[Lumiera] Understanding lumiera view

Roland wildhostile at gmail.com
Fri Oct 29 11:03:05 CEST 2010


Le 25/10/2010 15:55, Ichthyostega.. a écrit :
> Am 25.10.2010 03:27, schrieb Roland:
>    
>> ...I understand that it can lead to other ways to work with media (maybe).
>> In particular, you seem to see Lumiera as a sort of programming language (as
>> Hendrik Boom suggested it) that would be graphical. But how far graphically
>> do you see it to be?
>>      
> Hi Roland,
>
> maybe I should clarify that notion a bit. The observation pointed out by
> Hendrik Boom is certainly valid, but actually we don't see Lumiera as a kind of
> programming language right now. We do employ some principles known from
> programming languages (like e.g. the ability to embody parts of the language
> definition into the language itself, which makes for a quite flexible tooling).
>
> But foremost, it's not an programming language, i.e. not general purpose, but a
> specialised tool for a very clear and distinct use case (professional editing).
> This use case imposes some special complexities, and we try to come up with
> technical solutions to be able to cope with these complexities maybe in a
> better way then existing tools do. All of this does have the potential
> to evolve into something more general purpose and open, (and that's intended),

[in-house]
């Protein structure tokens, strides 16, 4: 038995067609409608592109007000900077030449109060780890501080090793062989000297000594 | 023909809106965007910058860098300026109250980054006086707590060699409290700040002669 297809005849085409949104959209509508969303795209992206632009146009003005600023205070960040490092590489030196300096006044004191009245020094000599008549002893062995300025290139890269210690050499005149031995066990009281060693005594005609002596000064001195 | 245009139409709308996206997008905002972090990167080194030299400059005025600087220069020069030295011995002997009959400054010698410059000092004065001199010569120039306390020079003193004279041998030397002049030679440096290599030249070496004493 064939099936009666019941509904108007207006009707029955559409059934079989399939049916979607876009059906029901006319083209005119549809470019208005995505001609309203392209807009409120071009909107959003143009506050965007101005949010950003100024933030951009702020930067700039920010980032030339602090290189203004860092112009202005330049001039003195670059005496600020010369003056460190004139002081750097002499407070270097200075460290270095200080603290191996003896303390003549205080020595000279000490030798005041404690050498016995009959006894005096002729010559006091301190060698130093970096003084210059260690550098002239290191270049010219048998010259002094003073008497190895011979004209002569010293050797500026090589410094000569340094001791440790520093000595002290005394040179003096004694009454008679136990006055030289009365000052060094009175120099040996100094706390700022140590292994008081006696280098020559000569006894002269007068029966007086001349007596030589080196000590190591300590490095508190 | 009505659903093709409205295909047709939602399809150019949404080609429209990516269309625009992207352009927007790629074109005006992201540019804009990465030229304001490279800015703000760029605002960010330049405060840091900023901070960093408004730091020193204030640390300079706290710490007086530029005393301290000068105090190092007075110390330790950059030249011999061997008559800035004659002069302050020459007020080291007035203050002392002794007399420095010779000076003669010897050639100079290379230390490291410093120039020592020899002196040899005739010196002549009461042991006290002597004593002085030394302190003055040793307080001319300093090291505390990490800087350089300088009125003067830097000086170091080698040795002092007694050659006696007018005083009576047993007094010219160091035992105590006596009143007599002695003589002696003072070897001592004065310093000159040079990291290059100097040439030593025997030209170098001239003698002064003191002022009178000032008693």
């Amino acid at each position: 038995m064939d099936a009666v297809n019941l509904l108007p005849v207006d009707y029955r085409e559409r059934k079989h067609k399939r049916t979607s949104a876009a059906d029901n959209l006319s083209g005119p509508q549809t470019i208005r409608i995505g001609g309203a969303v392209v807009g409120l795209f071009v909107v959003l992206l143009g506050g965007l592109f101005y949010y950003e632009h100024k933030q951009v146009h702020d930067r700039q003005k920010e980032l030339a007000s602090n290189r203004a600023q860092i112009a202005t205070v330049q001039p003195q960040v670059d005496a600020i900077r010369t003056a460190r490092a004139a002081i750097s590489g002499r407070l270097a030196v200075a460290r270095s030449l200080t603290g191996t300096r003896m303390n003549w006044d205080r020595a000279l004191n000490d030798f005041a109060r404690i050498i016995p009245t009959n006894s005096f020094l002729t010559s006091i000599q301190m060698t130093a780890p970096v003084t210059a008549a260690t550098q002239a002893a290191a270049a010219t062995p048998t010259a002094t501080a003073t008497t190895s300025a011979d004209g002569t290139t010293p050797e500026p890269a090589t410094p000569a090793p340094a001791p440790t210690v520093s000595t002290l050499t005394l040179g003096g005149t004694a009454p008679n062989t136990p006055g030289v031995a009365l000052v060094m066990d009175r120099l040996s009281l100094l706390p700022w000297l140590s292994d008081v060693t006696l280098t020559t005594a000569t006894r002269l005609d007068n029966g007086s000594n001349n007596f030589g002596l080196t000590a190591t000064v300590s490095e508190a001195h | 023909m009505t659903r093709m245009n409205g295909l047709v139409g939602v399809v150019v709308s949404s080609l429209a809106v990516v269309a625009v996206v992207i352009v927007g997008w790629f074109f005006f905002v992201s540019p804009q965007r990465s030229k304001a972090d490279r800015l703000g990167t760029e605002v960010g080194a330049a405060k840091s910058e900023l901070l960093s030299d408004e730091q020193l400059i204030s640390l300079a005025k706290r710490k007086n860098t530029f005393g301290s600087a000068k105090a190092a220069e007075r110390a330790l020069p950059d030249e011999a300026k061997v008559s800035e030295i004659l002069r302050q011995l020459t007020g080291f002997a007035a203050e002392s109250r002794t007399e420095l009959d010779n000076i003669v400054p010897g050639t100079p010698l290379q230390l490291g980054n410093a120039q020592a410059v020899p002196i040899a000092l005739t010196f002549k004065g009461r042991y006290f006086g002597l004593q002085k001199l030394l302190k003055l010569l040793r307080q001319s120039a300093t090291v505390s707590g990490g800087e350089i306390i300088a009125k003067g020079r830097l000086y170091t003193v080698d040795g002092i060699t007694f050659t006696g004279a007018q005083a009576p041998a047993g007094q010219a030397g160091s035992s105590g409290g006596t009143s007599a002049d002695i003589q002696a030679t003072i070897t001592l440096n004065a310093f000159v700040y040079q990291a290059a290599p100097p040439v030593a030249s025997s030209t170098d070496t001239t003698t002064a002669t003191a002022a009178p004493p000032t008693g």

> but foremost our goal is rather "pedestrian" (as hermanr put it nicely).
> We start to build a tool which really is up to that specific job, but has
> the ability to survive, adapt and evolve in a rapidly changing environment.
>
>
> I don't want to stop this discussion, please go on. How far graphically could
> such an editing / working environment be, conceivably? What do we mean with
> 'graphically'? Viewing video and effects in real time? Drag'n drop? Displaying
> the internal wiring as a tree of nodes? Having a shiny animated  display of a
> simulated Steenbeck?
>    

I don't see Lumiera as a "shiny animated display of simulated 
steenbeck". I rather see it as usual video editing softwares (like 
Cinelerra) with other extended features. But as Hendrik Boom told about 
Graphical Programming Environment and you didn't seem to disagree, I 
thought you were thinking about something like Pure Data which I don't 
find user friendly even if it is said to be graphical.

Putting the "simulated steenbeck" display aside, there seems to be two 
types:
- A windowed editor extended by a (easy) graphical programming language,
- or A Graphical programming language extended by windows.

Both of them can be implied in professional editing context. The one 
with maybe more acceptance than the other and the other offering maybe a 
larger palette of applications than the first. I would go for the first 
option (personally) but I'm not a professional. Professionals often 
don't care about interface... Like others DO care when it comes to use a 
tool on a regular basis. So what is professional editing?

> Probably, also the right balance is a problem. We have limited developer
> capacity. We can't build an immersive virtual 3D space where you'd put
> together your movies as in "minority report".
>    

These discussions are virtual and don't imply anything.

> So, to start with, we'll certainly get tracks, clips and attached effects as
> boxes, with the ability to drag and trim with the mouse. But beyond that?
> Are there any 'graphical' ideas which are doable with a modest amount of
> dev power and which yield an improvement in a professional workflow?
>
>
> Cheers,
> Hermann
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